With respect to the remaining Browim balancing factorthe effectiveness of the checkpointsSit: held that it "was not meant to transfer from politically accountable officials to the courts the decision as to which among reasonable alternative law enforcement techniques should be ctnployed 2 Id. at 453. "[F]or purposes of Fourth Amendment analysis," the Court stated, "the choice among such reasonable alternatives remains with the governmental officials who have a unique understanding of, and a responsibility for, limited public re-sources, including a finite number of police officers." Id. at

B. The City's Checkpoint Program Is Reasonable Un-der the Fourth Amendment's Balancing Test

When compared to the interests at slake in Martinez-Fuerte and Sitz, the City's interest in operating its checkpoints plainly outweighs individual motorists' interests in being free from a brief, minimally intrusive, non-discretionamy stop. As Judge Easterbrook stated below, "[olne would suppose that our case is afortiori from Sit:." Pet. App. 13a.

1. The City has vital interests in stemming the tide of illegal drugs, ensuring that motorists comply with license and registration requirements, and arresting drivers who are impaired.

The IPD uses the checkpoints to accomplish several law-enforcement and public safety ends. Officers conduct a dog sniff of stopped cars, review drivers' licenses and registra-tions and look for signs that drivers arc itnpaired. Pet. App. 26a. The City has a substantial interest in pursuing each of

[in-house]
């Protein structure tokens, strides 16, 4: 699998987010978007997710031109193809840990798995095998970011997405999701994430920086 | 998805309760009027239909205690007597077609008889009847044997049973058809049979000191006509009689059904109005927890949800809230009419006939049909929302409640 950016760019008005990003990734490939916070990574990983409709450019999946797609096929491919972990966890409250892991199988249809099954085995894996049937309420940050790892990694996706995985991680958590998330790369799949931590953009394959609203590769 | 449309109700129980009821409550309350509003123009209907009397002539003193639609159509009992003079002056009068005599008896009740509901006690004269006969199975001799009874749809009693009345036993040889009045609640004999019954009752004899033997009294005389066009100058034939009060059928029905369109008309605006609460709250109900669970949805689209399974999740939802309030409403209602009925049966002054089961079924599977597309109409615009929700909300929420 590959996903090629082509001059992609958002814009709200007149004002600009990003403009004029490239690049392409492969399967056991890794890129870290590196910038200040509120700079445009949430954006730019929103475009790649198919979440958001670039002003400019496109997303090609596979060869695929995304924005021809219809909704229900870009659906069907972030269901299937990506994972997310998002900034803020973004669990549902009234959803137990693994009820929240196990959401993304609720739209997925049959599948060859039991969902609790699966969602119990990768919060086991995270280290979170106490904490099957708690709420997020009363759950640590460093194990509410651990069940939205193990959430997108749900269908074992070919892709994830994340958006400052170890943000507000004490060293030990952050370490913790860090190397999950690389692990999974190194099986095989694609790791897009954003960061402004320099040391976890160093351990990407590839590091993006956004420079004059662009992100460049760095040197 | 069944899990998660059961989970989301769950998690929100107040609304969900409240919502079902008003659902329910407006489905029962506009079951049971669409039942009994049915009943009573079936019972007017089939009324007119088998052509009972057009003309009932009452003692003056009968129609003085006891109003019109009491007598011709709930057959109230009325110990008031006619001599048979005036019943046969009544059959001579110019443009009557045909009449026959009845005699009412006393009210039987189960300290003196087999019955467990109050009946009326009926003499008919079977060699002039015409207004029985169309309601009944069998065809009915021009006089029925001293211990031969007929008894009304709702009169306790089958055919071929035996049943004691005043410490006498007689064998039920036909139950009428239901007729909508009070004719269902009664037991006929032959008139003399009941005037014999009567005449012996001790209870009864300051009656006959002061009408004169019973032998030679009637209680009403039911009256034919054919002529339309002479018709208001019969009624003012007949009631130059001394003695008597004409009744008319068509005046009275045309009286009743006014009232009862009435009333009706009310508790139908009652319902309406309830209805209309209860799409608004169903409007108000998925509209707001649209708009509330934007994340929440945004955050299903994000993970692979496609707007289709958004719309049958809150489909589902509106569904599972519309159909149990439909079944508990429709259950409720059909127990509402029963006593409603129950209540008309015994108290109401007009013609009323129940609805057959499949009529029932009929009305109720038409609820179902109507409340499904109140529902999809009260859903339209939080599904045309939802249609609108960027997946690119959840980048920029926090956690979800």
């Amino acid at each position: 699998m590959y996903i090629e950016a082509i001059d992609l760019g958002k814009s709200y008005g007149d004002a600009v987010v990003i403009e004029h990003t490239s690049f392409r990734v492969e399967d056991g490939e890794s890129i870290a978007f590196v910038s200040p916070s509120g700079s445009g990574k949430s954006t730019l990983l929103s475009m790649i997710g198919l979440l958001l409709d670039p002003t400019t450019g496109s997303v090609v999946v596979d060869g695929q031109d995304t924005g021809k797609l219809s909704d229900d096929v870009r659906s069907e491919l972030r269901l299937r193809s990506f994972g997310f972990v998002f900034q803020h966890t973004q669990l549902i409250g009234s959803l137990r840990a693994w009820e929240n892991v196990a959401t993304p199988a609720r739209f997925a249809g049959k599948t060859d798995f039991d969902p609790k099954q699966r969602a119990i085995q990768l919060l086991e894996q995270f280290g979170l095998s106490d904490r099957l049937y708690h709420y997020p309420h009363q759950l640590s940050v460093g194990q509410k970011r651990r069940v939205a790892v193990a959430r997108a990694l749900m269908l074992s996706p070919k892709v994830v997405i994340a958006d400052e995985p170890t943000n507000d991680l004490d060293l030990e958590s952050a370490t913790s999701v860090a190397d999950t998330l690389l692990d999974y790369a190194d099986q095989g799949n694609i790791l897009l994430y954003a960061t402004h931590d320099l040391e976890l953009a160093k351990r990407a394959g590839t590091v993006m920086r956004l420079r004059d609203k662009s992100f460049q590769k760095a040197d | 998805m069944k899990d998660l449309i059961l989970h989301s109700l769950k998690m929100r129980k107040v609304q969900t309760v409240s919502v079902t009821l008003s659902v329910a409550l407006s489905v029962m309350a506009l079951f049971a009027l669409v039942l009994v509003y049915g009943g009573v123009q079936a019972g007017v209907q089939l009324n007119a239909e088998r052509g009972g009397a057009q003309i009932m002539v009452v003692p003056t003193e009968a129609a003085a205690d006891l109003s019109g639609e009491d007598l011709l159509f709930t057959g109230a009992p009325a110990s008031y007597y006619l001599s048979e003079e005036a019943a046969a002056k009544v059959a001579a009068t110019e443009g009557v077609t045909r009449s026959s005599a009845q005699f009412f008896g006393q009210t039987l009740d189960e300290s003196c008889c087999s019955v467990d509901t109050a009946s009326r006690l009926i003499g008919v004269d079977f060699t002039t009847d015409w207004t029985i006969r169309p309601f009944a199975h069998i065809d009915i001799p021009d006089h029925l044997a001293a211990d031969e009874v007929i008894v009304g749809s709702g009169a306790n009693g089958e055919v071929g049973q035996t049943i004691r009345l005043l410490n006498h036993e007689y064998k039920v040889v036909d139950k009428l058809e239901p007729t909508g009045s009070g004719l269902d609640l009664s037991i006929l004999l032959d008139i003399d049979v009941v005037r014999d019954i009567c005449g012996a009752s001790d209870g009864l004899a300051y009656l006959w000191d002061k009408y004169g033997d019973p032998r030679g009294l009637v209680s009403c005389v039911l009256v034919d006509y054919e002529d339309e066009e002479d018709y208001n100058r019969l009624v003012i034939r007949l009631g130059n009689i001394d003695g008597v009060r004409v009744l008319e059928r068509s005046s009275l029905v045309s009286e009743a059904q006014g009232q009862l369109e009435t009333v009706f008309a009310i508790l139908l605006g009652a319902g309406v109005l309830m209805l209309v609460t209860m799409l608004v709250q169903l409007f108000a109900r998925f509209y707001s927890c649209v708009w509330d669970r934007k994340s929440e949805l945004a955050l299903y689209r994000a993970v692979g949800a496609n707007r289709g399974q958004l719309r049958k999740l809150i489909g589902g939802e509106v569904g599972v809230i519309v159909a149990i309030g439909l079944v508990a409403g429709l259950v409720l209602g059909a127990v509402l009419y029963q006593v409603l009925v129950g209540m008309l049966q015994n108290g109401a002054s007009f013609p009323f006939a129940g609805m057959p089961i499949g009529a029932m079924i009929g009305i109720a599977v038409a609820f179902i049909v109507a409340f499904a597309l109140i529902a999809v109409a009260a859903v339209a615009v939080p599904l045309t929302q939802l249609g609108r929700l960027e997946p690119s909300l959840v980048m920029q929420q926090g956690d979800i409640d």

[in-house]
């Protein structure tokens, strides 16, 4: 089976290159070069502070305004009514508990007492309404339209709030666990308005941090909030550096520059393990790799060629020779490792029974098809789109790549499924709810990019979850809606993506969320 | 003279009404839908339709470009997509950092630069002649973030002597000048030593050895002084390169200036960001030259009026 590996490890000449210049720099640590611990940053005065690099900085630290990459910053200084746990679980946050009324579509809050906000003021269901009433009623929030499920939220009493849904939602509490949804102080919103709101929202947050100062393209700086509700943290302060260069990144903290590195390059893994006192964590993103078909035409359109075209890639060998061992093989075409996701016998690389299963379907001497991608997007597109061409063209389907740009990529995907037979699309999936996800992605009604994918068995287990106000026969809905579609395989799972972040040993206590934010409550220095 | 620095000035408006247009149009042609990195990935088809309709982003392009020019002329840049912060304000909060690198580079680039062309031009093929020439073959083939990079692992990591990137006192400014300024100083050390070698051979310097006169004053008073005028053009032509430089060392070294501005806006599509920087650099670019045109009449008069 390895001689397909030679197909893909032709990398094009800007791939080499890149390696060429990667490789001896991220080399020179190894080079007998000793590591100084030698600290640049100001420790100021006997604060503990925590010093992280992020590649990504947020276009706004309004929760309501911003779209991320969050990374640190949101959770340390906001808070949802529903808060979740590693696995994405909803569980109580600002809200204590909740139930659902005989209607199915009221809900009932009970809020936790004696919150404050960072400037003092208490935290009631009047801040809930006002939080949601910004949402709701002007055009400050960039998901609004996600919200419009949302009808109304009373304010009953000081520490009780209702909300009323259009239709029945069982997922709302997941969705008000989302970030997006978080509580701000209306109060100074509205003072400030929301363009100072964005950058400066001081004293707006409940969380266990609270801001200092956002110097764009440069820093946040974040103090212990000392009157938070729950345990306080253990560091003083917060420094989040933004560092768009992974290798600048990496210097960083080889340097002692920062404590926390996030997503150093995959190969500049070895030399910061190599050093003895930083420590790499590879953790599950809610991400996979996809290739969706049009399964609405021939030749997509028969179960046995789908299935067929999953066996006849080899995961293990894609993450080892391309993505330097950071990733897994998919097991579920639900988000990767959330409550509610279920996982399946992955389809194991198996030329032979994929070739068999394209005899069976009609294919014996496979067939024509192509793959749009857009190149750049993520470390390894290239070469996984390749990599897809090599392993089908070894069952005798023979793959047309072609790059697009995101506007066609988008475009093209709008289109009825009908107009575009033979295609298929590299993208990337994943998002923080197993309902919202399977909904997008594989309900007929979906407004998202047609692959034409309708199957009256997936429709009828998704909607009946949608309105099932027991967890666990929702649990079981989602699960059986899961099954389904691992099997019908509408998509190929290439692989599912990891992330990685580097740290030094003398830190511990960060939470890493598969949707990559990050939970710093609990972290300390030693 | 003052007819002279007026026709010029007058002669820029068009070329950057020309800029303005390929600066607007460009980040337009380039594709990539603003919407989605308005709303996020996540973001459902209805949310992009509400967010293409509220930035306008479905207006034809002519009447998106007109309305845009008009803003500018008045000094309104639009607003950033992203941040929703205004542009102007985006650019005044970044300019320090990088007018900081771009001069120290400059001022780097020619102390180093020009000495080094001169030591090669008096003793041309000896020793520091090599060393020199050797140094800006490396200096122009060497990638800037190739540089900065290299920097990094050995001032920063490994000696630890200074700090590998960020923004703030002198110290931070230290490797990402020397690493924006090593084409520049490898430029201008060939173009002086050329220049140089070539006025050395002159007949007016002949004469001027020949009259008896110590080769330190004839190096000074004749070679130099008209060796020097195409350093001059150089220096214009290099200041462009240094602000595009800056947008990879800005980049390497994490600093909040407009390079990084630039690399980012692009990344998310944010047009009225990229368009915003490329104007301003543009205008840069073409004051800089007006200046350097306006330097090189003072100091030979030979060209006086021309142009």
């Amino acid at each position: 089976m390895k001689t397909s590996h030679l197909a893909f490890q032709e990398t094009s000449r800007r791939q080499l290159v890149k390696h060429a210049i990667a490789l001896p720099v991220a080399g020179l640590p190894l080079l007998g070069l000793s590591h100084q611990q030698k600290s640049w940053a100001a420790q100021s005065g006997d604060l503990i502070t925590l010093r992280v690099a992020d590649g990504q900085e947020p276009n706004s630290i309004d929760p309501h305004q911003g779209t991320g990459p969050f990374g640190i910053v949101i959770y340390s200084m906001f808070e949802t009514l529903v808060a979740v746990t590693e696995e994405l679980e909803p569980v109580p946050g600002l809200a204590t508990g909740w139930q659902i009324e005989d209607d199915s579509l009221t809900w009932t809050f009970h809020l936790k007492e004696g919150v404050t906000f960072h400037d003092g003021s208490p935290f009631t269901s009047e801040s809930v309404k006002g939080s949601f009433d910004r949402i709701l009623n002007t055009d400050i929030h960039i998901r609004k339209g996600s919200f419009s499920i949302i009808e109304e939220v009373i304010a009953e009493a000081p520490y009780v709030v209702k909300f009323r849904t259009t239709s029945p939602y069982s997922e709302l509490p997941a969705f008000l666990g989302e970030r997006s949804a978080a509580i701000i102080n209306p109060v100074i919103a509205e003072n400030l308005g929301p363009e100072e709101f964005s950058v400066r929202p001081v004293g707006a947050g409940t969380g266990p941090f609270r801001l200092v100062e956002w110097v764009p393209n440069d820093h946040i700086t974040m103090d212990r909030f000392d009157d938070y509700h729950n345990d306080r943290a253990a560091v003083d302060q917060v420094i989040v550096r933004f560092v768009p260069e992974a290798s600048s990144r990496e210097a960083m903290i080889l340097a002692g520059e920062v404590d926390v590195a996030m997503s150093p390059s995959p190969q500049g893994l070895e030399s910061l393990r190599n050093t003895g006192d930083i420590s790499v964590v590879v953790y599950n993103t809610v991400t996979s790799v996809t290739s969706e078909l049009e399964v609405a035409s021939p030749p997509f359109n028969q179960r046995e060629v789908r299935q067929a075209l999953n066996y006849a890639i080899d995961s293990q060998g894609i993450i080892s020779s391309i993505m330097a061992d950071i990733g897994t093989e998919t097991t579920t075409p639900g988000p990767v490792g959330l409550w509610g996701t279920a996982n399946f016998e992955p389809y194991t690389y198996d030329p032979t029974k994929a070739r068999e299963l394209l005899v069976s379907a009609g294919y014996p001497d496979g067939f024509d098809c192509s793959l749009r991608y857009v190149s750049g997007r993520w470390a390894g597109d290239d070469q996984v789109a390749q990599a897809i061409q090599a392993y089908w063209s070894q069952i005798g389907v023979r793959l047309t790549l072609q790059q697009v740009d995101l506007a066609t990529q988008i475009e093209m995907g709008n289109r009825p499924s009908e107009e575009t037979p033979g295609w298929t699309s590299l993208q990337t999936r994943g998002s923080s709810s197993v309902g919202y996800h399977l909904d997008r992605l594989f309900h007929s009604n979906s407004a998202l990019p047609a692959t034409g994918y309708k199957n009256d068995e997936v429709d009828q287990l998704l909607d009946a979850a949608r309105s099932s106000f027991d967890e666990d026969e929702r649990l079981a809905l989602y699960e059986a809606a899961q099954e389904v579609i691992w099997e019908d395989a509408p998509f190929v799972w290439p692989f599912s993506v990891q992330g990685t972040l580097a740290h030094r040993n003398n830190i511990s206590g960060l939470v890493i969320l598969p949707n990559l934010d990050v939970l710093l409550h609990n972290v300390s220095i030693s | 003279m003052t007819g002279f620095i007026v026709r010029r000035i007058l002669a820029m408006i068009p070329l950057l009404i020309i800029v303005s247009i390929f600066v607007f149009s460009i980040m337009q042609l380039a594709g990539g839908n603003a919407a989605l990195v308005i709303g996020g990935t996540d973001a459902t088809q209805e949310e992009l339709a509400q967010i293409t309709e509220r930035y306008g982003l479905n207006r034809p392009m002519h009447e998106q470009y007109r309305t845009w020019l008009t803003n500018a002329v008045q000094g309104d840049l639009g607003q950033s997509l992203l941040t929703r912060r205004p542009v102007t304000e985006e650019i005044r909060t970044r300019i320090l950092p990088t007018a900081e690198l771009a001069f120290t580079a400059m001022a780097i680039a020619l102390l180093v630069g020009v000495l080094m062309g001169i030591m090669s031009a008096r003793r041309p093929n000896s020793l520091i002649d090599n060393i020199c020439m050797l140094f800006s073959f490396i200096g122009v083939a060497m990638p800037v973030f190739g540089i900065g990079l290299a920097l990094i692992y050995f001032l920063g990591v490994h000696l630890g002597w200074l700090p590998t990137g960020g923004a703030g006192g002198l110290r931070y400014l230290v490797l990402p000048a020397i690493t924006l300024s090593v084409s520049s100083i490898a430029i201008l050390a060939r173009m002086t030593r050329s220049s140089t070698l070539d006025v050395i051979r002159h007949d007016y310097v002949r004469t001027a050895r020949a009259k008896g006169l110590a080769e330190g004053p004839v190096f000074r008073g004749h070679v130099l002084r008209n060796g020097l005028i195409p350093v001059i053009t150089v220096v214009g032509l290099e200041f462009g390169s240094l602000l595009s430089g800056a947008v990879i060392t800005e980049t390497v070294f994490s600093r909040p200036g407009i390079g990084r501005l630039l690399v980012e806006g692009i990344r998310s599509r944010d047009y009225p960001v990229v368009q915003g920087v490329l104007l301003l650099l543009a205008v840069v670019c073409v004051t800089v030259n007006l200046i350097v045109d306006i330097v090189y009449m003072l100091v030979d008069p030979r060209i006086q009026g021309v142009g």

2 The Mayor of Indianapolis is the elected pnblic official accountable for IPD operations. The Mayor exercises hiring and firing authority over the I)irector of Public Safety, who in turn is responsible for the daily op-erations of the tPD, including hiring the Chief of t~olice .See Indianapolis and Marion County, Ind., Rev. Code ( 1995) ~ 201-3, 251-101, 251-211, 251-212, 253-103.

14 15
these goals. See Sitz, 496 U.S. at 451; Brown, 443 U.S. at 51; Martinez-Fuerte, 428 U.S. at 556-57.

Narcotics Detection: The Court has often recognized that the scourge of illegal drugs presents one of the "greatest prob-lems affecting the health and welfare of our population" (Na-tio,mal Treasury Employees Union v. Von Raab, 489 U.S. 659, 668 (1989)) and has created a "veritable national crisis in law enforcement" (United States v. Mon toya de Hernandez, 473 U.S. 531, 538 (1985)). Thus, "[flhe public has a compelling interest in detecting those who would traffic in deadly drugs for personal profit." United States v. Mendenhall, 446 U.S. 544, 561 (1980) (Powell, J. concurring). See also Vernonia Sc/i. Dist. 47J v. Acton, 515 U.S. 646, 673 (1995) ("[lIt is hard to think of a more compelling government interest than the need to fight the scourge of drugs on our streets and in our neighborhoods."). Justice Powell commented on the im-mense hurdles law-enforcement officials face in combating clandestine drug operations:

Much of the drug traffic is highly organized and conducted by sophisticated criminal syndicates. The profits are enormous. And many drugs . . . may be easily conce~led. As a result, the obstacles to detection of illegal conduct may be unmatched in any other area of law enforcement.

United States v. Place, 462 IJ.S. 696, 704 n.5 (1983) (quoting Mendenhall, 446 U.S. at 561-62 (Powell, J., concurring)).